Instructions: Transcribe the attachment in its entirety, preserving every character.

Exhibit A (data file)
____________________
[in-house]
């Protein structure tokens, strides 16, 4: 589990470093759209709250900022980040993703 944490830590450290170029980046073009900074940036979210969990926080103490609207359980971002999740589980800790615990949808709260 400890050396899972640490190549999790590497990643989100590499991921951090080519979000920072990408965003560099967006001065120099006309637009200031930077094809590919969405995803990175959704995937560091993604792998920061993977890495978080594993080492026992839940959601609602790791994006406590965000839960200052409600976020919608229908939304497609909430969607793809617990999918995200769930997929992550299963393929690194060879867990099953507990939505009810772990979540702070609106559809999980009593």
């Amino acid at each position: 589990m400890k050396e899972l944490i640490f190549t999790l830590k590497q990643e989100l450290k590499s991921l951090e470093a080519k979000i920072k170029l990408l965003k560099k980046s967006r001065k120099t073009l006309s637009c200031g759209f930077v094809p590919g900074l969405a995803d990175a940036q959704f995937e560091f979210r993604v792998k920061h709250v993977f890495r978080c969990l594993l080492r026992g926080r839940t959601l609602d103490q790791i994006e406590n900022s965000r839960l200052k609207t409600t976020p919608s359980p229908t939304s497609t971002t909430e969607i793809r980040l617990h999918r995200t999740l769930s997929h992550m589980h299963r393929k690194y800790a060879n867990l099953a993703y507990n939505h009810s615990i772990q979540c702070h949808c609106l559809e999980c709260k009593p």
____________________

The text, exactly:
[in-house]
């Protein structure tokens, strides 16, 4: 589990470093759209709250900022980040993703 944490830590450290170029980046073009900074940036979210969990926080103490609207359980971002999740589980800790615990949808709260 400890050396899972640490190549999790590497990643989100590499991921951090080519979000920072990408965003560099967006001065120099006309637009200031930077094809590919969405995803990175959704995937560091993604792998920061993977890495978080594993080492026992839940959601609602790791994006406590965000839960200052409600976020919608229908939304497609909430969607793809617990999918995200769930997929992550299963393929690194060879867990099953507990939505009810772990979540702070609106559809999980009593």
């Amino acid at each position: 589990m400890k050396e899972l944490i640490f190549t999790l830590k590497q990643e989100l450290k590499s991921l951090e470093a080519k979000i920072k170029l990408l965003k560099k980046s967006r001065k120099t073009l006309s637009c200031g759209f930077v094809p590919g900074l969405a995803d990175a940036q959704f995937e560091f979210r993604v792998k920061h709250v993977f890495r978080c969990l594993l080492r026992g926080r839940t959601l609602d103490q790791i994006e406590n900022s965000r839960l200052k609207t409600t976020p919608s359980p229908t939304s497609t971002t909430e969607i793809r980040l617990h999918r995200t999740l769930s997929h992550m589980h299963r393929k690194y800790a060879n867990l099953a993703y507990n939505h009810s615990i772990q979540c702070h949808c609106l559809e999980c709260k009593p």